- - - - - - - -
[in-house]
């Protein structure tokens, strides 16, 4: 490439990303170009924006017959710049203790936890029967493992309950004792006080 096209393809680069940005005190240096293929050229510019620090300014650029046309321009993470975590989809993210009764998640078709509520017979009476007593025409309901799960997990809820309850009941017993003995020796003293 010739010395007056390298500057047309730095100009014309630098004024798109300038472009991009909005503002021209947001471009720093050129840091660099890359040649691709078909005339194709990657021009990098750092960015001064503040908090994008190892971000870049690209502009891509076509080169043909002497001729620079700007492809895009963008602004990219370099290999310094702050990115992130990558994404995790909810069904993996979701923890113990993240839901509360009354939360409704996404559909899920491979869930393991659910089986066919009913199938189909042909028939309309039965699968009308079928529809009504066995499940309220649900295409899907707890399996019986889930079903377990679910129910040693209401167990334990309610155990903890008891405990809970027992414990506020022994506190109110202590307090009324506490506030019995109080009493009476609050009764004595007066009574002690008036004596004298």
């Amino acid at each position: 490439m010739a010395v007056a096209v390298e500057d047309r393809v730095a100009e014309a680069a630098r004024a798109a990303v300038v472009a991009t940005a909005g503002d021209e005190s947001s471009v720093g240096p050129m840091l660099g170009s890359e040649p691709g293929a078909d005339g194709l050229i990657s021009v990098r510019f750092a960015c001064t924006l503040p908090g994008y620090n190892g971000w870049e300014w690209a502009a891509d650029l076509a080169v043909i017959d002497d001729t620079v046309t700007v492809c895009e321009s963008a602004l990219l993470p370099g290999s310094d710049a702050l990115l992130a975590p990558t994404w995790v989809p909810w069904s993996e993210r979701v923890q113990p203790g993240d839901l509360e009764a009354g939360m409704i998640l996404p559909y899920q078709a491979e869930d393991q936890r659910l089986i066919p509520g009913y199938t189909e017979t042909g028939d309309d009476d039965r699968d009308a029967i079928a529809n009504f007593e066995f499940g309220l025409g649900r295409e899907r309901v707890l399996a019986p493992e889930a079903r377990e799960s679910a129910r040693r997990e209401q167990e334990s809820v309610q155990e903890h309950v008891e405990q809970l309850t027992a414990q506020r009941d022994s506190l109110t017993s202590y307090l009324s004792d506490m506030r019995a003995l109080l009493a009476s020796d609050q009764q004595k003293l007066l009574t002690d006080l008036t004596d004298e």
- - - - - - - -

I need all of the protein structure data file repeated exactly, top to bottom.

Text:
[in-house]
């Protein structure tokens, strides 16, 4: 490439990303170009924006017959710049203790936890029967493992309950004792006080 096209393809680069940005005190240096293929050229510019620090300014650029046309321009993470975590989809993210009764998640078709509520017979009476007593025409309901799960997990809820309850009941017993003995020796003293 010739010395007056390298500057047309730095100009014309630098004024798109300038472009991009909005503002021209947001471009720093050129840091660099890359040649691709078909005339194709990657021009990098750092960015001064503040908090994008190892971000870049690209502009891509076509080169043909002497001729620079700007492809895009963008602004990219370099290999310094702050990115992130990558994404995790909810069904993996979701923890113990993240839901509360009354939360409704996404559909899920491979869930393991659910089986066919009913199938189909042909028939309309039965699968009308079928529809009504066995499940309220649900295409899907707890399996019986889930079903377990679910129910040693209401167990334990309610155990903890008891405990809970027992414990506020022994506190109110202590307090009324506490506030019995109080009493009476609050009764004595007066009574002690008036004596004298």
């Amino acid at each position: 490439m010739a010395v007056a096209v390298e500057d047309r393809v730095a100009e014309a680069a630098r004024a798109a990303v300038v472009a991009t940005a909005g503002d021209e005190s947001s471009v720093g240096p050129m840091l660099g170009s890359e040649p691709g293929a078909d005339g194709l050229i990657s021009v990098r510019f750092a960015c001064t924006l503040p908090g994008y620090n190892g971000w870049e300014w690209a502009a891509d650029l076509a080169v043909i017959d002497d001729t620079v046309t700007v492809c895009e321009s963008a602004l990219l993470p370099g290999s310094d710049a702050l990115l992130a975590p990558t994404w995790v989809p909810w069904s993996e993210r979701v923890q113990p203790g993240d839901l509360e009764a009354g939360m409704i998640l996404p559909y899920q078709a491979e869930d393991q936890r659910l089986i066919p509520g009913y199938t189909e017979t042909g028939d309309d009476d039965r699968d009308a029967i079928a529809n009504f007593e066995f499940g309220l025409g649900r295409e899907r309901v707890l399996a019986p493992e889930a079903r377990e799960s679910a129910r040693r997990e209401q167990e334990s809820v309610q155990e903890h309950v008891e405990q809970l309850t027992a414990q506020r009941d022994s506190l109110t017993s202590y307090l009324s004792d506490m506030r019995a003995l109080l009493a009476s020796d609050q009764q004595k003293l007066l009574t002690d006080l008036t004596d004298e």